Netherlands-based illustrator Marald Van Haasteren has crafted art for bands since the late ’80s. His work, for the likes of Baroness, High on Fire, Kylesa, and several others, carries both provocative and elegant elements. These works range from colored pencil and acrylic paintings to digital pieces.
Elisa Sanchez integrates notes of the human body into her “paper taxidermy” collection of insects. In a recent installation at Charlotte’s Goodyear Arts, the artist put these recent works against a floral backdrop, part of a showcase following her residency at the space where she developed the latest insects in the series.
Hongmin Lee‘s paintings and drawings carry notes of manga and other pop influences, yet mutate and distort those familiar forms into something more monstrous. At one time, the artist was an active member of art collective Goo For Brothers, yet has since developed his own fine art career with these bold creations. Lee was last featured on HiFructose.com here.
British illustrator Sam Richwood blends both sparse and lush details into his works. In the “Galaxy Garden” series, the futurescapes and romanticism of his scenes benefit from both approaches. The artist says that he hopes his worlds are able to “suggest a place beyond the canvas.”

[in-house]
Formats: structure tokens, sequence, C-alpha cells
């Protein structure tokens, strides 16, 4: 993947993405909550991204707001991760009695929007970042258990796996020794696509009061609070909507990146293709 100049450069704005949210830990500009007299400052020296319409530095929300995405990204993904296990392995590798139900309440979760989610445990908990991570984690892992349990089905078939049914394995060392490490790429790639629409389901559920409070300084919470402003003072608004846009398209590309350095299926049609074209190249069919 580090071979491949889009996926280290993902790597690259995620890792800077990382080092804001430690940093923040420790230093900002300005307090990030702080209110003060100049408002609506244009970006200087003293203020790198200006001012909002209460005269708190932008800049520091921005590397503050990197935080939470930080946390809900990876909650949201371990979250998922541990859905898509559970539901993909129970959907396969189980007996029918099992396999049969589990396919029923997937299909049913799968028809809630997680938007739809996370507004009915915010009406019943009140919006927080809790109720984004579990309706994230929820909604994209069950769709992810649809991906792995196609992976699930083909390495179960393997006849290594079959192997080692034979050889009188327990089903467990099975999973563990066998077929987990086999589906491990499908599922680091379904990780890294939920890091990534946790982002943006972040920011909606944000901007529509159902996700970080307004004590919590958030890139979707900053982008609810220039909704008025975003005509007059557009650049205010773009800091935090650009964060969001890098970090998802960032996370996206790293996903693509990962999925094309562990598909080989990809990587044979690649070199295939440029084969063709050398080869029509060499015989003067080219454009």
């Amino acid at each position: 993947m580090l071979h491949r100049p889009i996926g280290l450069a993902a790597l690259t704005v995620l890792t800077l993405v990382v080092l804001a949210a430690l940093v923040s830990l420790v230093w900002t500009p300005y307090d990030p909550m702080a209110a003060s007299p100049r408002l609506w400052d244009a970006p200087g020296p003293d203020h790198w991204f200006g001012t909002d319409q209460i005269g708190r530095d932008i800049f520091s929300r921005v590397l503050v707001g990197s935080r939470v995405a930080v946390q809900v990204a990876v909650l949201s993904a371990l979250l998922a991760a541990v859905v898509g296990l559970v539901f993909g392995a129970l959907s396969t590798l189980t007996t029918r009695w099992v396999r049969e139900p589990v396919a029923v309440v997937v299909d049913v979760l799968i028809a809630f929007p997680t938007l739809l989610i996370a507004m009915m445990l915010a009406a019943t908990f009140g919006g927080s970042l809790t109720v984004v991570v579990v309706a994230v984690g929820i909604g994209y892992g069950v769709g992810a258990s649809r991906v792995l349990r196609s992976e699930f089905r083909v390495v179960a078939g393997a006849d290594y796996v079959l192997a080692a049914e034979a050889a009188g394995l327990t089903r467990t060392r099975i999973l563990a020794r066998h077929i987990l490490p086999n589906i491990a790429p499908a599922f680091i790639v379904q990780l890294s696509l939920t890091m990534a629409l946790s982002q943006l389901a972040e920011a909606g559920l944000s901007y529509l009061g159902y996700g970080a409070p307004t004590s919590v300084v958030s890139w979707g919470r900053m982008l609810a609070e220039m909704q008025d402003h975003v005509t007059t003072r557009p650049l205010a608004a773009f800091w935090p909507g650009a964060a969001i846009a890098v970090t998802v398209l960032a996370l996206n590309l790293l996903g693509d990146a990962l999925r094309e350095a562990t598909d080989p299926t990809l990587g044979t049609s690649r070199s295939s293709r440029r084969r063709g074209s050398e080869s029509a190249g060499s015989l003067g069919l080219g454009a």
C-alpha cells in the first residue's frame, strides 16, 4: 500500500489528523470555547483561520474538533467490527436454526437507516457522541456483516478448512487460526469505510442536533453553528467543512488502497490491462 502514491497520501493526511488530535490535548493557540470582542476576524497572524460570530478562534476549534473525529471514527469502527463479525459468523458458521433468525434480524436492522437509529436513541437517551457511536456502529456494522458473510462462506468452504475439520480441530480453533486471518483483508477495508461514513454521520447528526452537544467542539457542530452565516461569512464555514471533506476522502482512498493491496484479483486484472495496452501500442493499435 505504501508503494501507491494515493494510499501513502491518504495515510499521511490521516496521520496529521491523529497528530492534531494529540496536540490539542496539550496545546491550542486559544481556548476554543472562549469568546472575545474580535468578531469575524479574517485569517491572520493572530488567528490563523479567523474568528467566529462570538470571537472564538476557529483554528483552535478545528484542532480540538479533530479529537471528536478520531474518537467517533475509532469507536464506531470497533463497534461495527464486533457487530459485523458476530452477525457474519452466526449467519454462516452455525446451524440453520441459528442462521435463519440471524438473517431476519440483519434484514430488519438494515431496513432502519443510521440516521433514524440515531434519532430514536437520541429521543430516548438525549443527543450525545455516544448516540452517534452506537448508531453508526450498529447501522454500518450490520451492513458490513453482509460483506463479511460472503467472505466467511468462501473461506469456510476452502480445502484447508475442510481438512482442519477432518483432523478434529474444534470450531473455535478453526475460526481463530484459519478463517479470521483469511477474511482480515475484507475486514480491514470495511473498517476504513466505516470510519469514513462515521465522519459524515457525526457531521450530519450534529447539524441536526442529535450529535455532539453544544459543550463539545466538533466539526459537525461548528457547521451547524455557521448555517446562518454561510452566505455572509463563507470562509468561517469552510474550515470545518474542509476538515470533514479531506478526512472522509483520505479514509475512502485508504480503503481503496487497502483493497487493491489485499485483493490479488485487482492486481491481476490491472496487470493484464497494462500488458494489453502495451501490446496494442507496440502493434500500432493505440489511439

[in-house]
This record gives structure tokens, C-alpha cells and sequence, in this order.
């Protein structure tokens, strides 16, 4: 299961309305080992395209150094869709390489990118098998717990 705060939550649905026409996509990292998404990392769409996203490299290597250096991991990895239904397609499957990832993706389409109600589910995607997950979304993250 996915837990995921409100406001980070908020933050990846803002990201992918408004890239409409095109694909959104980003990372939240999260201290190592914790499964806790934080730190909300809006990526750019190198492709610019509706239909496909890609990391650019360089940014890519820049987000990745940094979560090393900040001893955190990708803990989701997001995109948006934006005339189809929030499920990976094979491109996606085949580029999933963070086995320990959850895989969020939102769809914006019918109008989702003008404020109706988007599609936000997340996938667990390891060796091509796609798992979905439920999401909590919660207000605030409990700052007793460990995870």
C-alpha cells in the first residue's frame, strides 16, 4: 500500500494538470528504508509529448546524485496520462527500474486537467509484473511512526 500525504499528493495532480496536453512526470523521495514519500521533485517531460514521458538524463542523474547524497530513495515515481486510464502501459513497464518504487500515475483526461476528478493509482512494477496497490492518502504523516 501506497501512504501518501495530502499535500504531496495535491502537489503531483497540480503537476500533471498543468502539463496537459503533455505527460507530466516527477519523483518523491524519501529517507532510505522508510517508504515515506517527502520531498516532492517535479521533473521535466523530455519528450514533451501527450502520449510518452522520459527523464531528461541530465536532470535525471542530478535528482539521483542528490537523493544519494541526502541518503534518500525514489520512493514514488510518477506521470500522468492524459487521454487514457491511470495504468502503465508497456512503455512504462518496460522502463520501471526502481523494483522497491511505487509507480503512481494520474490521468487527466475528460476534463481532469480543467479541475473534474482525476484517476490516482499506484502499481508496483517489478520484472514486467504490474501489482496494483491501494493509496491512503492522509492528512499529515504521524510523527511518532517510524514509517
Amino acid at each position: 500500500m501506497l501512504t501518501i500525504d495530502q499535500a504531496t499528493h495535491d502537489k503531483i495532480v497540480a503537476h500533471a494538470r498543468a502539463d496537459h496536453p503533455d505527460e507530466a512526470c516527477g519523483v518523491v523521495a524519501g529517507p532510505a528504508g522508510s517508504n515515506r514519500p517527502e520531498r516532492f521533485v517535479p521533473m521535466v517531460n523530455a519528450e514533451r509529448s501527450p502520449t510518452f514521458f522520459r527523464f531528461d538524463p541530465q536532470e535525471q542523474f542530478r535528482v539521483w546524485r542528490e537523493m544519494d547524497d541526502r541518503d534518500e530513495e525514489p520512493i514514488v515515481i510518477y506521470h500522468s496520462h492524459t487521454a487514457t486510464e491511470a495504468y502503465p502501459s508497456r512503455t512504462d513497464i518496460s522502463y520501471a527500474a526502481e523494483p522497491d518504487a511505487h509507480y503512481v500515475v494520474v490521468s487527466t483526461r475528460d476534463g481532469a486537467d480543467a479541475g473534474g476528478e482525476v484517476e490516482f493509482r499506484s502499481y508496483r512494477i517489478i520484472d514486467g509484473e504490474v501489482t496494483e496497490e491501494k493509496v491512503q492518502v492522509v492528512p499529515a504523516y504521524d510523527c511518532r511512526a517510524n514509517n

Philadelphia artist Nathan Reidt crafts scenes in which everyday objects and beings garner growths and mutations. His drawings, in particular, carry a particular eeriness in their starkness, the artist’s abilities with light adding depth to each creation.
Handcrafted with charcoal pencils and sticks on white paper, Marina Fridman‘s massive installation “Omniscient Body” is actually a single, enormous drawing. The piece, at 74-feet-by-14-feet, is installed at the Fosdick-Nelson Gallery at Alfred University, as part of the artist’s MFA thesis exhibition. The celestial forms offer a chance “to approach the celestial body of Mars at their own scale, to be towered over by one of the rings of Saturn, and to look up at planet Earth and the Moon as though from a great distance.”